2) Under ‘General’, there is a ‘GraphDB’ section with two properties ‘Table is a node table’ and ‘Table is an edge table’. In the upcoming release of the SQL Server 2017 engine there will be graph database functionality added.
Microsoft Docs – SQL Graph
It looks like SQL Server will implement the graph database with separate tables for nodes and edges.


SQL Server and R Integration – Part 2 – Running R Code

May 27, 2017

In a previous post I covered setting up SQL Server for R language integration. Now that we are set up, we can put this functionality to use.

Simple R Function Call:
First we’ll get the average from a list of numbers retrieved from SQL Server using one of R’s built-in functions. First we’ll make a list of numbers.

drop table if exists dbo.RTest;
go
create table dbo.RTest (
Measure tinyint not null
);
go

insert into dbo.RTest(Measure) values (1);
insert into dbo.RTest(Measure) values (3);
insert into dbo.RTest(Measure) values (4);
insert into dbo.RTest(Measure) values (7);
insert into dbo.RTest(Measure) values (8);
insert into dbo.RTest(Measure) values (10);
go 10000

select count(*) as RecordCount from dbo.RTest;
go

This will give us a list of 60,000 numbers. Now it is easy enough to find the average of all of these numbers in T-SQL:

select avg(Measure) from dbo.RTest;

So a few things about R before we run some R code. R is case sensitive. We use When results are returned from R to SQL Server, they will need to be as a data frame.

Let’s use use R to find the average of the ‘Measure’ values in our test table. Here is the stored procedure call:

EXEC sp_execute_external_script  
  @language=N'R',    
  @script=N'OutputDataSet <-data.frame(mean(InputDataSet$Measure))',      
  @input_data_1=N'SELECT Measure FROM dbo.RTest'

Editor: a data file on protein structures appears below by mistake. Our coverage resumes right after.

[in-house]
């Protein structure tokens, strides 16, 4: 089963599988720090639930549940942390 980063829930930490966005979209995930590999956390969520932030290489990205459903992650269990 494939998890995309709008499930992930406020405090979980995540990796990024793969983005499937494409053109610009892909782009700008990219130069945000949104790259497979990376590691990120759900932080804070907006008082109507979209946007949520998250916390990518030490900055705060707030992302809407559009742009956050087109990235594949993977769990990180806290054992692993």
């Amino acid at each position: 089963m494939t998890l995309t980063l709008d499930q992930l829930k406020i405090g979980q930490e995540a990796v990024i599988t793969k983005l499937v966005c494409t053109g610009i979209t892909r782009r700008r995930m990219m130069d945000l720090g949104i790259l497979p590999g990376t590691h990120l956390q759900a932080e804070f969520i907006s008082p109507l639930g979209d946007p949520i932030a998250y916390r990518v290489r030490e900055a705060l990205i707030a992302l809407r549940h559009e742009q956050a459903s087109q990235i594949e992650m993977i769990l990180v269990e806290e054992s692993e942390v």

WITH RESULT SETS (([Average] tinyint NULL)); 

The ‘sp_execute_external_script’ stored procedure is used to execute R code. In the @language parameter we specify ‘R’ since we want to run R code. In the @input_data_1 parameter, we specify the data set that we want to pass in, in this case we select all of the records from our 1 column table. The @script parameter is where we place the R code. Any data returned by the code in the @input_data_1 parameter is visible in our R code as ‘InputDataSet’ (We can use a different name by specifying in a different parameter, but we’ll go with the defaults to keep it simple).
Even though our input data set has only one attribute (Measure), it should be specified, InputDataSet$Measure. We use the R function mean to find the mean value of all of the Measure values. So even though it is a scalar value being returned, it needs to be converted to a data frame, which is assigned to the default output variable OutputDataSet.
For the output, we use RESULT SETS to specify the name, data type and nullability of each attribute in the data set. In this case, we get the value 5 as ‘Average’.

Installing R Packages:
One of the powerful things about R is all of the external libraries of functionality that are freely available to use. If we want to explore machine learning or advanced statistical functions, we’ll need to find and install these packages.
RStudio Support has a list of the most popular R packages.
Once we find a package that we’d like to use, we’ll need to download and install it. We’ll install stringr, which has regular expression and other string manipulation functionality.
Running install.packages in the sp_execute_external_script proc didn’t work for me, I got a message that the package wasn’t available.
SQL Server Central – Installing R packages in SQL Server R Services gives some other options to install packages.
I ended up using the R command line option to install stringr. Since the package was dependent on two other packages, they were retrieved and installed as well.